Vaccination is important to protect your cats from the following diseases:
- Cat Flu – Flu in cats is caused by several different viruses and is very infectious. It causes sneezing, watery eyes and a runny nose and your cat may become very unwell. Kittens and elderly cats are especially at risk and in severe cases can die from flu. It spreads through direct contact with infected cats or from their respiratory secretions.
- Vaccination protects your cat against Herpes Virus and Calici Virus, which together cause more than 80% of cat flu cases.
- All catteries require cats to be vaccinated against flu.
- Panleucopenia - A fatal infection which causes gastroenteritis and lowered levels of white blood cells, meaning your cat cannot fight off infections. Panleucopaenia mainly causes disease in young kittens, which can quickly become very ill. They may stop eating, have painful tummies and have watery diarrhoea. The virus can live in the environment for a long time so most cats will be exposed to the virus, which is why it is important to vaccinate kittens promptly at 9 weeks old.
- Feline Leukaemia Virus (FeLV) - FeLV is a particularly nasty disease and complicated disease which can cause a wide range of problems in cats. Most notably it is linked to a number of cancers that occur in cats and slowly decreases immune function. The virus is spread through direct contact with infected saliva, mother’s milk, urine and faeces. Although vaccination does not provide 100% protection it will dramatically reduce your cat’s chances of developing a disease related to this virus. We recommend that every cat that goes outdoors or has contact with other cats (such as those that live in multi-cat household) is vaccinated against FeLV.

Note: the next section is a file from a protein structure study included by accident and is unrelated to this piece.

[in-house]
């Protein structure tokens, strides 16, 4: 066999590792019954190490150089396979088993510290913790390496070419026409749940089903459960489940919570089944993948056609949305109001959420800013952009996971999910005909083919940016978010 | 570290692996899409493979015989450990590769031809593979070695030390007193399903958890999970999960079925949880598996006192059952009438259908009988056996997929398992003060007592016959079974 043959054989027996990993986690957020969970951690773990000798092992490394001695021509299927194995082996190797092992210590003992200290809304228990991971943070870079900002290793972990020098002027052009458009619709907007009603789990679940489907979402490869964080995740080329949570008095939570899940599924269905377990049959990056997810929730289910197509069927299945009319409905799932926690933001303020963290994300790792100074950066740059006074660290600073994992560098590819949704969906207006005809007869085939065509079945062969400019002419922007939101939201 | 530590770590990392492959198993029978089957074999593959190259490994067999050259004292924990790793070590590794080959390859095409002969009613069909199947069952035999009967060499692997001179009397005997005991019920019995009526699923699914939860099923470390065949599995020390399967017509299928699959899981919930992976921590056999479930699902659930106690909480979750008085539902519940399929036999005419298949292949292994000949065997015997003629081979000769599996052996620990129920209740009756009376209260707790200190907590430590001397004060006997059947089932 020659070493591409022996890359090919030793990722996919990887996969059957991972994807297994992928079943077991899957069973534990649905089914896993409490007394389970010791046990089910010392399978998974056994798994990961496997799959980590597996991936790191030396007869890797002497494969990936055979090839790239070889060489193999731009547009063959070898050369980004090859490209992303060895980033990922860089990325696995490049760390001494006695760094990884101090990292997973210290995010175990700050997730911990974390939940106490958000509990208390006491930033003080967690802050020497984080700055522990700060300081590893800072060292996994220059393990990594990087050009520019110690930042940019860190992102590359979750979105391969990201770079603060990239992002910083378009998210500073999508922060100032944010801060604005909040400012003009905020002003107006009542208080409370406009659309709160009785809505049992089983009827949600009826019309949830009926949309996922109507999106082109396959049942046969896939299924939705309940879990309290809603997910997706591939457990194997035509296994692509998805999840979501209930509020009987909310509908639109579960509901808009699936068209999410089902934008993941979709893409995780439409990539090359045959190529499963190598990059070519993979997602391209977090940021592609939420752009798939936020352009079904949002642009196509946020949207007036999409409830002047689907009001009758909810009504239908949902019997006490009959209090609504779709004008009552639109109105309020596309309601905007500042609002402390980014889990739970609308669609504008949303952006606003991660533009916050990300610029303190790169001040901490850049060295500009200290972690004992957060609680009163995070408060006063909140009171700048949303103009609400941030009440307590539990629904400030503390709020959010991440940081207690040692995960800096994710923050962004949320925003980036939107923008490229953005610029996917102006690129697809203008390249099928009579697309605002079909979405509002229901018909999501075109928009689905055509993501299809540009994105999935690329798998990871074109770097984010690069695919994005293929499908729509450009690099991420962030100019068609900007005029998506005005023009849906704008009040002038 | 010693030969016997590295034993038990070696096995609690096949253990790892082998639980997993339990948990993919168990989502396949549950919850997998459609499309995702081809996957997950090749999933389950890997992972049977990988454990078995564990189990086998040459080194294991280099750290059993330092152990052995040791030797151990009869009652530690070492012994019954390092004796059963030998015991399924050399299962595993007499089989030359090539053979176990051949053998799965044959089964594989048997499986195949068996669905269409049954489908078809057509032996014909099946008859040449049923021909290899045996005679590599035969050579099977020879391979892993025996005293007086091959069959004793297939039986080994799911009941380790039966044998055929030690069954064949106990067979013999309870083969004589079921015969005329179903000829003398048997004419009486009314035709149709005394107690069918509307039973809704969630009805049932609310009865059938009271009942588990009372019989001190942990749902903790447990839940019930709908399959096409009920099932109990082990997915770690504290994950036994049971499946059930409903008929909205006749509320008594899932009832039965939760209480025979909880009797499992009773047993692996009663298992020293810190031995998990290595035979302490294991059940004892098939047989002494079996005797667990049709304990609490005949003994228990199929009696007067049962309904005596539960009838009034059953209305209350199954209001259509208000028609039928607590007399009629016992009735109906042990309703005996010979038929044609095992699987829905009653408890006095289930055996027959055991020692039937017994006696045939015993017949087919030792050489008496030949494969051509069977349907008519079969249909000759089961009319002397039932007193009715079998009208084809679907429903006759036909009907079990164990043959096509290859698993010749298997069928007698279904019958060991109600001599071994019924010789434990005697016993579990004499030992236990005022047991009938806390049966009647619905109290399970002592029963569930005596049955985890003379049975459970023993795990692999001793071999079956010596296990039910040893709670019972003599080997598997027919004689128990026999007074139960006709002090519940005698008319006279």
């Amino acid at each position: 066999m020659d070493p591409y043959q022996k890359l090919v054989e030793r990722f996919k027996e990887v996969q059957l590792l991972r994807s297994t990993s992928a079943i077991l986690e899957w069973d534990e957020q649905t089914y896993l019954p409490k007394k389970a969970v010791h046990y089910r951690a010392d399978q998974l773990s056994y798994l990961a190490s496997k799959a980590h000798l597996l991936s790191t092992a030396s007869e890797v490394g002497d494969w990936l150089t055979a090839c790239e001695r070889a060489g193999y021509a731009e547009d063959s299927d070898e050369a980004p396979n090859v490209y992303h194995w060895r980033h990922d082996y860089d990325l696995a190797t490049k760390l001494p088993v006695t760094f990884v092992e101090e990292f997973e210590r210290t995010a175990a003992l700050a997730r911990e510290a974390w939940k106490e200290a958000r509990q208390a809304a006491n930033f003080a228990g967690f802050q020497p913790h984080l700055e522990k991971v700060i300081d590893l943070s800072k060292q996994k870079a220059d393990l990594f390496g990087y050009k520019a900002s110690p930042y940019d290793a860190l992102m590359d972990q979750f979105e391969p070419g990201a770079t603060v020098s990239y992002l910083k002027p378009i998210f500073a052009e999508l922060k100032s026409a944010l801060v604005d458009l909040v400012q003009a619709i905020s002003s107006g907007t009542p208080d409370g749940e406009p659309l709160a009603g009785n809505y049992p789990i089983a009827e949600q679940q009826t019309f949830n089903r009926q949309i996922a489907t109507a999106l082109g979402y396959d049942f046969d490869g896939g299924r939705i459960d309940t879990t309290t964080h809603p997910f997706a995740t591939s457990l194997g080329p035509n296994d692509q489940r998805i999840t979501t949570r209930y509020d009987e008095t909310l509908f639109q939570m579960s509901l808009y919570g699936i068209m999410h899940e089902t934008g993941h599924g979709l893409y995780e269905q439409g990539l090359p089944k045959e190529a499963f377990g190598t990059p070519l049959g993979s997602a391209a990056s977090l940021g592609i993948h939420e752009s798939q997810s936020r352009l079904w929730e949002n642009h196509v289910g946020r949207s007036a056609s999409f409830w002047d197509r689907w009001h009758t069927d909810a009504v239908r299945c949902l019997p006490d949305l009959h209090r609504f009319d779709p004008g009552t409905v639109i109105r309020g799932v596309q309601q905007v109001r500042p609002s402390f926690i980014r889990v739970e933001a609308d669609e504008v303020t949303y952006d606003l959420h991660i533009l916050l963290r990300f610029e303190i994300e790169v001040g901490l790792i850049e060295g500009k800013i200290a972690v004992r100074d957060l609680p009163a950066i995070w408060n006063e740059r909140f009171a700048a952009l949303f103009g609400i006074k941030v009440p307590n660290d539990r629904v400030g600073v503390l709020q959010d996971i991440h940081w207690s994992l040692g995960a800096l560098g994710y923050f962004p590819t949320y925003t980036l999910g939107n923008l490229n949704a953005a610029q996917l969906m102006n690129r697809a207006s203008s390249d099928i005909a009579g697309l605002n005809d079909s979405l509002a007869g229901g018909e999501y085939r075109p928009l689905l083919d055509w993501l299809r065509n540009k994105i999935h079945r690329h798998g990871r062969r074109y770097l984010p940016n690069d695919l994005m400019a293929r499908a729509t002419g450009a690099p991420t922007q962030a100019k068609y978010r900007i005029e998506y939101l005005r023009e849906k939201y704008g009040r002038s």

Kittens can be vaccinated from 9 weeks of age, with a second vaccination given 3-4 weeks later.
- Adult cats require yearly booster vaccinations.
Did you know you can restart your cat’s vaccinations? If you suspect you have missed your cat’s annual booster vaccination or think your cat is unvaccinated, contact the surgery for advice on restarting vaccinations!
- Puppies can go out for walks one week after their second injection.
- Adult dogs require a booster vaccination every year.
To arrange an appointment, please contact your local branch.
Cat Vaccinations FAQ
Why are cat vaccinations necessary?
Vaccinations are essential for providing your cat with adequate protection from life-threatening and debilitating diseases. There is the option of Titre testing, which involves blood samples to determine your cat’s immunity. Unfortunately, this is not always 100% reliable and can be costly to perform. Cats also staying in boarding or cattery facilities are often required to be vaccinated if you're planning to go on holiday.
Do indoor cats need vaccinations?
Indoor cats still require vaccines, but this may be a reduced course that only includes cat flu and enteritis. However, many indoor cat owners still have a full vaccination course each year just in case their cat decides to go out exploring!
What happens if you don't vaccinate your cat?
Deciding not to vaccinate runs the risk of your cat contracting various harmful diseases. If you also want to travel with your cat or need them to stay in boarding facilities or catteries, most sites require up to date vaccination status and will not accept unvaccinated animals. A simple yearly vaccination course can help to protect your cat so they can live a happy and healthy life.
Should you vaccinate an older cat?
As long as your cat is fit and healthy, we would always recommend vaccinations for your cat. These vaccinations provide protection from harmful diseases.
Can a vet tell if a cat has been vaccinated?
There is no way to tell if a cat has been vaccinated physically; however, if your cat has a vaccination card, previous vet records or microchip details, our team can look into your cat's history where possible.